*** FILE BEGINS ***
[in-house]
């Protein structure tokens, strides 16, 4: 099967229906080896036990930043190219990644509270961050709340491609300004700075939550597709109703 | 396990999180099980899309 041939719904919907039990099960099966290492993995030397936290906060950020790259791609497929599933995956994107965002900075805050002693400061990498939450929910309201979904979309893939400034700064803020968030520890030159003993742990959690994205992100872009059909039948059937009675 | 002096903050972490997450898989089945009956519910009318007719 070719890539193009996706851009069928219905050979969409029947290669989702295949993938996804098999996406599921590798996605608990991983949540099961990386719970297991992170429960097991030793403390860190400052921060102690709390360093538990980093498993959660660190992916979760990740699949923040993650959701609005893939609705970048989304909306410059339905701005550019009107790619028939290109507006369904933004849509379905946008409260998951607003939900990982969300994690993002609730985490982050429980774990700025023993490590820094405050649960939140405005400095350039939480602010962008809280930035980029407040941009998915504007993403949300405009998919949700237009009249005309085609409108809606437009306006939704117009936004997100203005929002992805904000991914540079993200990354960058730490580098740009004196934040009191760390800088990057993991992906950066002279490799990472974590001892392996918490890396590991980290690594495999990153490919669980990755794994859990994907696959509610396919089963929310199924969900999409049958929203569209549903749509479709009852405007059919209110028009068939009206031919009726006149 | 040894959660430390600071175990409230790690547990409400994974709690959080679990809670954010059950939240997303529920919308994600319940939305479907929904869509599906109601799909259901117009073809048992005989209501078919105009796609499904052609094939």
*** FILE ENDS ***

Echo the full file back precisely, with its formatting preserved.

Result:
[in-house]
């Protein structure tokens, strides 16, 4: 099967229906080896036990930043190219990644509270961050709340491609300004700075939550597709109703 | 396990999180099980899309 041939719904919907039990099960099966290492993995030397936290906060950020790259791609497929599933995956994107965002900075805050002693400061990498939450929910309201979904979309893939400034700064803020968030520890030159003993742990959690994205992100872009059909039948059937009675 | 002096903050972490997450898989089945009956519910009318007719 070719890539193009996706851009069928219905050979969409029947290669989702295949993938996804098999996406599921590798996605608990991983949540099961990386719970297991992170429960097991030793403390860190400052921060102690709390360093538990980093498993959660660190992916979760990740699949923040993650959701609005893939609705970048989304909306410059339905701005550019009107790619028939290109507006369904933004849509379905946008409260998951607003939900990982969300994690993002609730985490982050429980774990700025023993490590820094405050649960939140405005400095350039939480602010962008809280930035980029407040941009998915504007993403949300405009998919949700237009009249005309085609409108809606437009306006939704117009936004997100203005929002992805904000991914540079993200990354960058730490580098740009004196934040009191760390800088990057993991992906950066002279490799990472974590001892392996918490890396590991980290690594495999990153490919669980990755794994859990994907696959509610396919089963929310199924969900999409049958929203569209549903749509479709009852405007059919209110028009068939009206031919009726006149 | 040894959660430390600071175990409230790690547990409400994974709690959080679990809670954010059950939240997303529920919308994600319940939305479907929904869509599906109601799909259901117009073809048992005989209501078919105009796609499904052609094939």